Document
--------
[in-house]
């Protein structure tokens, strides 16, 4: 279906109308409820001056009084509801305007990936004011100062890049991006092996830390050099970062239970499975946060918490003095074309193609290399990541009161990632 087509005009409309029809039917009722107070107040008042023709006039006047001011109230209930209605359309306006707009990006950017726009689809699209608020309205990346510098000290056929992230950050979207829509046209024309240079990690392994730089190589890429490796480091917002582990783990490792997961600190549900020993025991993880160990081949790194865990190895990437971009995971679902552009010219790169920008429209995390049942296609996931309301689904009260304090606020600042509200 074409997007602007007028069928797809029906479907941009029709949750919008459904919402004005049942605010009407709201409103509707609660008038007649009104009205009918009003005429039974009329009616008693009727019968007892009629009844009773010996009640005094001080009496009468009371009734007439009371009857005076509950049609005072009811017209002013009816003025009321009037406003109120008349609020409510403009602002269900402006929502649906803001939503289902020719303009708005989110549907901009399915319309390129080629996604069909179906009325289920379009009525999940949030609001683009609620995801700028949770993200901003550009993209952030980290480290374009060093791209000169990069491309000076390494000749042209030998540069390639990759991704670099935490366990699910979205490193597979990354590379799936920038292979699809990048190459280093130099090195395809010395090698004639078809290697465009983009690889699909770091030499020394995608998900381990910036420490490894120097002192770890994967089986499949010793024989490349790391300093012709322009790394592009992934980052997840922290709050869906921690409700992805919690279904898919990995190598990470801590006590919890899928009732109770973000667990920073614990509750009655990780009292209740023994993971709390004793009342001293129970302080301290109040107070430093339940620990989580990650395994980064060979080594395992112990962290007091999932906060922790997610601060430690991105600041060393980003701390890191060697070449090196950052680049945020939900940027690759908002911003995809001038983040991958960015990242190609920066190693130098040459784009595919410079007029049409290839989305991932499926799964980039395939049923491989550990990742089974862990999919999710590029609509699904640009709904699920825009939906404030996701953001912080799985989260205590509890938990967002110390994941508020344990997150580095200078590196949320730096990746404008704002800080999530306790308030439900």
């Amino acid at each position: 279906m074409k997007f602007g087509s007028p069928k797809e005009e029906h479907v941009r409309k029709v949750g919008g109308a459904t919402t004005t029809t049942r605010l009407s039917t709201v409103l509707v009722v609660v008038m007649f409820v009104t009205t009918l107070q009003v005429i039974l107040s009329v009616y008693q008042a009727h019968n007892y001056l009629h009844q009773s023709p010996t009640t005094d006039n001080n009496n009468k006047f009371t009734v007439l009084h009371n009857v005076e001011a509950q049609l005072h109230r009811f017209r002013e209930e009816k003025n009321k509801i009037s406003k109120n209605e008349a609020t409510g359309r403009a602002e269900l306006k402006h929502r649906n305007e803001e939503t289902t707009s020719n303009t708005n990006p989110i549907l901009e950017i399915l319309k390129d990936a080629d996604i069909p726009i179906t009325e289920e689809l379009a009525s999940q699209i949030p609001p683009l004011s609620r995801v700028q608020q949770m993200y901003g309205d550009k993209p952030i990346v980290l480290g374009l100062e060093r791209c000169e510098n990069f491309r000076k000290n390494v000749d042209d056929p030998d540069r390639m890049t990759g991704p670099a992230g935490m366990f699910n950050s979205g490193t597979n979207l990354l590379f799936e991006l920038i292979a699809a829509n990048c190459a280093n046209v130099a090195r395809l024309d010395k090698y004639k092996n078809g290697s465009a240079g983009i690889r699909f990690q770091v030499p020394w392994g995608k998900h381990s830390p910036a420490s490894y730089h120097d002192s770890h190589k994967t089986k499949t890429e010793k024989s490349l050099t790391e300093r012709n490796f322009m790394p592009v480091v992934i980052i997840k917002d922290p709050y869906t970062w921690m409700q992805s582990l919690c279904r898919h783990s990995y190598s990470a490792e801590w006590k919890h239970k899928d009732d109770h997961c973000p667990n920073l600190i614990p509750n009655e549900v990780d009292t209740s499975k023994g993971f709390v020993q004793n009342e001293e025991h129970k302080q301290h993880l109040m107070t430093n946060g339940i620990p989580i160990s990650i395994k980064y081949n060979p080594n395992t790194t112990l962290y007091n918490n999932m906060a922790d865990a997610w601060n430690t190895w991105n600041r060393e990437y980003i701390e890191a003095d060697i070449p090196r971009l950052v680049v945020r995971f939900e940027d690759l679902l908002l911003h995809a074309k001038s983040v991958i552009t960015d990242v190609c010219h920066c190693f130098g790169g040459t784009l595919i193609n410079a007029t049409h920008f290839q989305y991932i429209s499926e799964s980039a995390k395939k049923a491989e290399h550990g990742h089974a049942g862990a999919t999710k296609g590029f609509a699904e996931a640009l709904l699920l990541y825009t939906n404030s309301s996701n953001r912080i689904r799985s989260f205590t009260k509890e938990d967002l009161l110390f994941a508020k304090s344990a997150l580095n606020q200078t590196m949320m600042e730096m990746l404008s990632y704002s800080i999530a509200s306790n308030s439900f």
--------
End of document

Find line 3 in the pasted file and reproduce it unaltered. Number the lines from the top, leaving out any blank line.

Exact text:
């Amino acid at each position: 279906m074409k997007f602007g087509s007028p069928k797809e005009e029906h479907v941009r409309k029709v949750g919008g109308a459904t919402t004005t029809t049942r605010l009407s039917t709201v409103l509707v009722v609660v008038m007649f409820v009104t009205t009918l107070q009003v005429i039974l107040s009329v009616y008693q008042a009727h019968n007892y001056l009629h009844q009773s023709p010996t009640t005094d006039n001080n009496n009468k006047f009371t009734v007439l009084h009371n009857v005076e001011a509950q049609l005072h109230r009811f017209r002013e209930e009816k003025n009321k509801i009037s406003k109120n209605e008349a609020t409510g359309r403009a602002e269900l306006k402006h929502r649906n305007e803001e939503t289902t707009s020719n303009t708005n990006p989110i549907l901009e950017i399915l319309k390129d990936a080629d996604i069909p726009i179906t009325e289920e689809l379009a009525s999940q699209i949030p609001p683009l004011s609620r995801v700028q608020q949770m993200y901003g309205d550009k993209p952030i990346v980290l480290g374009l100062e060093r791209c000169e510098n990069f491309r000076k000290n390494v000749d042209d056929p030998d540069r390639m890049t990759g991704p670099a992230g935490m366990f699910n950050s979205g490193t597979n979207l990354l590379f799936e991006l920038i292979a699809a829509n990048c190459a280093n046209v130099a090195r395809l024309d010395k090698y004639k092996n078809g290697s465009a240079g983009i690889r699909f990690q770091v030499p020394w392994g995608k998900h381990s830390p910036a420490s490894y730089h120097d002192s770890h190589k994967t089986k499949t890429e010793k024989s490349l050099t790391e300093r012709n490796f322009m790394p592009v480091v992934i980052i997840k917002d922290p709050y869906t970062w921690m409700q992805s582990l919690c279904r898919h783990s990995y190598s990470a490792e801590w006590k919890h239970k899928d009732d109770h997961c973000p667990n920073l600190i614990p509750n009655e549900v990780d009292t209740s499975k023994g993971f709390v020993q004793n009342e001293e025991h129970k302080q301290h993880l109040m107070t430093n946060g339940i620990p989580i160990s990650i395994k980064y081949n060979p080594n395992t790194t112990l962290y007091n918490n999932m906060a922790d865990a997610w601060n430690t190895w991105n600041r060393e990437y980003i701390e890191a003095d060697i070449p090196r971009l950052v680049v945020r995971f939900e940027d690759l679902l908002l911003h995809a074309k001038s983040v991958i552009t960015d990242v190609c010219h920066c190693f130098g790169g040459t784009l595919i193609n410079a007029t049409h920008f290839q989305y991932i429209s499926e799964s980039a995390k395939k049923a491989e290399h550990g990742h089974a049942g862990a999919t999710k296609g590029f609509a699904e996931a640009l709904l699920l990541y825009t939906n404030s309301s996701n953001r912080i689904r799985s989260f205590t009260k509890e938990d967002l009161l110390f994941a508020k304090s344990a997150l580095n606020q200078t590196m949320m600042e730096m990746l404008s990632y704002s800080i999530a509200s306790n308030s439900f």